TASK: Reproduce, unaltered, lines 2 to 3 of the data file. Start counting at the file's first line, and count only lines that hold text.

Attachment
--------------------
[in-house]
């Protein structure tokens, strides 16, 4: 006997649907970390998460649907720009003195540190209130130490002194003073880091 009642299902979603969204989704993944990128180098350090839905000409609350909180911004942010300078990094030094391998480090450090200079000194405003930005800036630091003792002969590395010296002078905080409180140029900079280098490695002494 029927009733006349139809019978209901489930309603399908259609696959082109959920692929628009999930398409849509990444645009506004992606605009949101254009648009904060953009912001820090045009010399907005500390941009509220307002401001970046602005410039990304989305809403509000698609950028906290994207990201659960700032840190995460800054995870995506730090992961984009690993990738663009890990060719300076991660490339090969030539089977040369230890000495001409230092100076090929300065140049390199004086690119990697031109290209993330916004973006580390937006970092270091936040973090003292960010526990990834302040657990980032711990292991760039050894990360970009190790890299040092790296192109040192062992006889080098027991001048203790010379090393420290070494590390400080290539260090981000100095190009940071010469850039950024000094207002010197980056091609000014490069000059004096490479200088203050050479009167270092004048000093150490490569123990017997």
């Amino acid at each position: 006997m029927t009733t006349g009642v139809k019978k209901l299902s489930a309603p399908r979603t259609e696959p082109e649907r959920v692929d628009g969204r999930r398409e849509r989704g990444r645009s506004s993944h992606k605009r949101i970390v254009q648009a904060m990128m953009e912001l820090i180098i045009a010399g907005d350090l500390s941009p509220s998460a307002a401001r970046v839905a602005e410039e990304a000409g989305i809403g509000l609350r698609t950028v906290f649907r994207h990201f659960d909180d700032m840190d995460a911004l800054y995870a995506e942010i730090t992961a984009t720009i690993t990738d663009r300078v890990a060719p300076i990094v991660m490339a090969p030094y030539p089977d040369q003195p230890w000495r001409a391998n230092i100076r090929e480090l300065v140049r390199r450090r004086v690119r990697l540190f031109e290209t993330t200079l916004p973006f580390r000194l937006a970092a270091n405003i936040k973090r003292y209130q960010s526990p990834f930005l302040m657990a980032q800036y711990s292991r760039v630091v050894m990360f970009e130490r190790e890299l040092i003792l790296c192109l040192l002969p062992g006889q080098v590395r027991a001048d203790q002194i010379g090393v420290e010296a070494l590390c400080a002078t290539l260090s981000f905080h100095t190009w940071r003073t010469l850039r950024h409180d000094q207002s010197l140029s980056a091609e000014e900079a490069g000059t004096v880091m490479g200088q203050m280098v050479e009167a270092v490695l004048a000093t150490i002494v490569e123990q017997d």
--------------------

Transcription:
């Protein structure tokens, strides 16, 4: 006997649907970390998460649907720009003195540190209130130490002194003073880091 009642299902979603969204989704993944990128180098350090839905000409609350909180911004942010300078990094030094391998480090450090200079000194405003930005800036630091003792002969590395010296002078905080409180140029900079280098490695002494 029927009733006349139809019978209901489930309603399908259609696959082109959920692929628009999930398409849509990444645009506004992606605009949101254009648009904060953009912001820090045009010399907005500390941009509220307002401001970046602005410039990304989305809403509000698609950028906290994207990201659960700032840190995460800054995870995506730090992961984009690993990738663009890990060719300076991660490339090969030539089977040369230890000495001409230092100076090929300065140049390199004086690119990697031109290209993330916004973006580390937006970092270091936040973090003292960010526990990834302040657990980032711990292991760039050894990360970009190790890299040092790296192109040192062992006889080098027991001048203790010379090393420290070494590390400080290539260090981000100095190009940071010469850039950024000094207002010197980056091609000014490069000059004096490479200088203050050479009167270092004048000093150490490569123990017997």
């Amino acid at each position: 006997m029927t009733t006349g009642v139809k019978k209901l299902s489930a309603p399908r979603t259609e696959p082109e649907r959920v692929d628009g969204r999930r398409e849509r989704g990444r645009s506004s993944h992606k605009r949101i970390v254009q648009a904060m990128m953009e912001l820090i180098i045009a010399g907005d350090l500390s941009p509220s998460a307002a401001r970046v839905a602005e410039e990304a000409g989305i809403g509000l609350r698609t950028v906290f649907r994207h990201f659960d909180d700032m840190d995460a911004l800054y995870a995506e942010i730090t992961a984009t720009i690993t990738d663009r300078v890990a060719p300076i990094v991660m490339a090969p030094y030539p089977d040369q003195p230890w000495r001409a391998n230092i100076r090929e480090l300065v140049r390199r450090r004086v690119r990697l540190f031109e290209t993330t200079l916004p973006f580390r000194l937006a970092a270091n405003i936040k973090r003292y209130q960010s526990p990834f930005l302040m657990a980032q800036y711990s292991r760039v630091v050894m990360f970009e130490r190790e890299l040092i003792l790296c192109l040192l002969p062992g006889q080098v590395r027991a001048d203790q002194i010379g090393v420290e010296a070494l590390c400080a002078t290539l260090s981000f905080h100095t190009w940071r003073t010469l850039r950024h409180d000094q207002s010197l140029s980056a091609e000014e900079a490069g000059t004096v880091m490479g200088q203050m280098v050479e009167a270092v490695l004048a000093t150490i002494v490569e123990q017997d």